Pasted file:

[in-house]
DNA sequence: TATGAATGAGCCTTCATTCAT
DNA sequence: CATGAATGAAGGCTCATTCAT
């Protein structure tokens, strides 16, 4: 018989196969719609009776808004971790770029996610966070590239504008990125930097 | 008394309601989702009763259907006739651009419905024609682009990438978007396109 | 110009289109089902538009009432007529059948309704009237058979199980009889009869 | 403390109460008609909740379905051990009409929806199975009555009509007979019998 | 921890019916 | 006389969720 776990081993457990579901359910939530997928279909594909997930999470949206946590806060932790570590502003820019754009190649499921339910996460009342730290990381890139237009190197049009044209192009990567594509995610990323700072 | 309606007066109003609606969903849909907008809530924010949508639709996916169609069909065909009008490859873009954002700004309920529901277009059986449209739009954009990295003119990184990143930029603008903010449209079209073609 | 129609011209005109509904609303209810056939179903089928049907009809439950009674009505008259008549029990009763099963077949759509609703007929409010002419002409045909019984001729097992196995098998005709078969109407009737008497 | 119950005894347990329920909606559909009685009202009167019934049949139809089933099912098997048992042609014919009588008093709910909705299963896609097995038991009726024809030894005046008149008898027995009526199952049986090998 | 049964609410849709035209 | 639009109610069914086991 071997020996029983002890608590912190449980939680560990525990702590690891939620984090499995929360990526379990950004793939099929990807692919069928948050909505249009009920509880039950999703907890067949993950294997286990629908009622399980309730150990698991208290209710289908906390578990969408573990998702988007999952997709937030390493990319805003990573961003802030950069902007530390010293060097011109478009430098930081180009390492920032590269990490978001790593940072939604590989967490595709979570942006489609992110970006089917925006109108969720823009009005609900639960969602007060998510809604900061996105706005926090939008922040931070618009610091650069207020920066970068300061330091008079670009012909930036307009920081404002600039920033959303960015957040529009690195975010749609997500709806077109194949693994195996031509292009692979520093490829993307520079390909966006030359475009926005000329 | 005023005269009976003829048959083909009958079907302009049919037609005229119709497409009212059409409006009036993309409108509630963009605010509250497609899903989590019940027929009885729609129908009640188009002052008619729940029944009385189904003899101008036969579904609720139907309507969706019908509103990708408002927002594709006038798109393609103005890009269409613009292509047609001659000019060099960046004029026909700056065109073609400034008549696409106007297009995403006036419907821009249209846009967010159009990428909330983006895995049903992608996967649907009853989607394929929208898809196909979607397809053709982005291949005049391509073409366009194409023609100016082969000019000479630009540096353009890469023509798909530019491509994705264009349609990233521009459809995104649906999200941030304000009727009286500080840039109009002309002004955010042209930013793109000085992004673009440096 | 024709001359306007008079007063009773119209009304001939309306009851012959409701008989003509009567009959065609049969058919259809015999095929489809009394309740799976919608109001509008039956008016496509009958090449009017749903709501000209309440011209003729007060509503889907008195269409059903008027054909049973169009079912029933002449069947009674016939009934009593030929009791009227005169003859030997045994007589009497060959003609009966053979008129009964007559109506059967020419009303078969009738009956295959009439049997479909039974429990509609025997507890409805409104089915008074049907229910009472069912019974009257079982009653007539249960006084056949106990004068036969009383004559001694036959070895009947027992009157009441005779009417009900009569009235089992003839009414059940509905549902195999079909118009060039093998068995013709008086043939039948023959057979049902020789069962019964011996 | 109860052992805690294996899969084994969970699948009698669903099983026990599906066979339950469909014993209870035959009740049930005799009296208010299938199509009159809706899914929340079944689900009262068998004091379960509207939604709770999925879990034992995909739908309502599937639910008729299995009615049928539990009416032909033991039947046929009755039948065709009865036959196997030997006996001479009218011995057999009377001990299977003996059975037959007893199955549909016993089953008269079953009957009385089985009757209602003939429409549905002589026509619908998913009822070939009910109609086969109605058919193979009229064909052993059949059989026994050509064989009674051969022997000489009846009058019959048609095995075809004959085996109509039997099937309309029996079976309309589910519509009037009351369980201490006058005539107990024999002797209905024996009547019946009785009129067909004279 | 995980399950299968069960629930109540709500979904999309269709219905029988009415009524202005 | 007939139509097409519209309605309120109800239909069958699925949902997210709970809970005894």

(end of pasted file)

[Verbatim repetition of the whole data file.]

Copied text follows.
[in-house]
DNA sequence: TATGAATGAGCCTTCATTCAT
DNA sequence: CATGAATGAAGGCTCATTCAT
């Protein structure tokens, strides 16, 4: 018989196969719609009776808004971790770029996610966070590239504008990125930097 | 008394309601989702009763259907006739651009419905024609682009990438978007396109 | 110009289109089902538009009432007529059948309704009237058979199980009889009869 | 403390109460008609909740379905051990009409929806199975009555009509007979019998 | 921890019916 | 006389969720 776990081993457990579901359910939530997928279909594909997930999470949206946590806060932790570590502003820019754009190649499921339910996460009342730290990381890139237009190197049009044209192009990567594509995610990323700072 | 309606007066109003609606969903849909907008809530924010949508639709996916169609069909065909009008490859873009954002700004309920529901277009059986449209739009954009990295003119990184990143930029603008903010449209079209073609 | 129609011209005109509904609303209810056939179903089928049907009809439950009674009505008259008549029990009763099963077949759509609703007929409010002419002409045909019984001729097992196995098998005709078969109407009737008497 | 119950005894347990329920909606559909009685009202009167019934049949139809089933099912098997048992042609014919009588008093709910909705299963896609097995038991009726024809030894005046008149008898027995009526199952049986090998 | 049964609410849709035209 | 639009109610069914086991 071997020996029983002890608590912190449980939680560990525990702590690891939620984090499995929360990526379990950004793939099929990807692919069928948050909505249009009920509880039950999703907890067949993950294997286990629908009622399980309730150990698991208290209710289908906390578990969408573990998702988007999952997709937030390493990319805003990573961003802030950069902007530390010293060097011109478009430098930081180009390492920032590269990490978001790593940072939604590989967490595709979570942006489609992110970006089917925006109108969720823009009005609900639960969602007060998510809604900061996105706005926090939008922040931070618009610091650069207020920066970068300061330091008079670009012909930036307009920081404002600039920033959303960015957040529009690195975010749609997500709806077109194949693994195996031509292009692979520093490829993307520079390909966006030359475009926005000329 | 005023005269009976003829048959083909009958079907302009049919037609005229119709497409009212059409409006009036993309409108509630963009605010509250497609899903989590019940027929009885729609129908009640188009002052008619729940029944009385189904003899101008036969579904609720139907309507969706019908509103990708408002927002594709006038798109393609103005890009269409613009292509047609001659000019060099960046004029026909700056065109073609400034008549696409106007297009995403006036419907821009249209846009967010159009990428909330983006895995049903992608996967649907009853989607394929929208898809196909979607397809053709982005291949005049391509073409366009194409023609100016082969000019000479630009540096353009890469023509798909530019491509994705264009349609990233521009459809995104649906999200941030304000009727009286500080840039109009002309002004955010042209930013793109000085992004673009440096 | 024709001359306007008079007063009773119209009304001939309306009851012959409701008989003509009567009959065609049969058919259809015999095929489809009394309740799976919608109001509008039956008016496509009958090449009017749903709501000209309440011209003729007060509503889907008195269409059903008027054909049973169009079912029933002449069947009674016939009934009593030929009791009227005169003859030997045994007589009497060959003609009966053979008129009964007559109506059967020419009303078969009738009956295959009439049997479909039974429990509609025997507890409805409104089915008074049907229910009472069912019974009257079982009653007539249960006084056949106990004068036969009383004559001694036959070895009947027992009157009441005779009417009900009569009235089992003839009414059940509905549902195999079909118009060039093998068995013709008086043939039948023959057979049902020789069962019964011996 | 109860052992805690294996899969084994969970699948009698669903099983026990599906066979339950469909014993209870035959009740049930005799009296208010299938199509009159809706899914929340079944689900009262068998004091379960509207939604709770999925879990034992995909739908309502599937639910008729299995009615049928539990009416032909033991039947046929009755039948065709009865036959196997030997006996001479009218011995057999009377001990299977003996059975037959007893199955549909016993089953008269079953009957009385089985009757209602003939429409549905002589026509619908998913009822070939009910109609086969109605058919193979009229064909052993059949059989026994050509064989009674051969022997000489009846009058019959048609095995075809004959085996109509039997099937309309029996079976309309589910519509009037009351369980201490006058005539107990024999002797209905024996009547019946009785009129067909004279 | 995980399950299968069960629930109540709500979904999309269709219905029988009415009524202005 | 007939139509097409519209309605309120109800239909069958699925949902997210709970809970005894």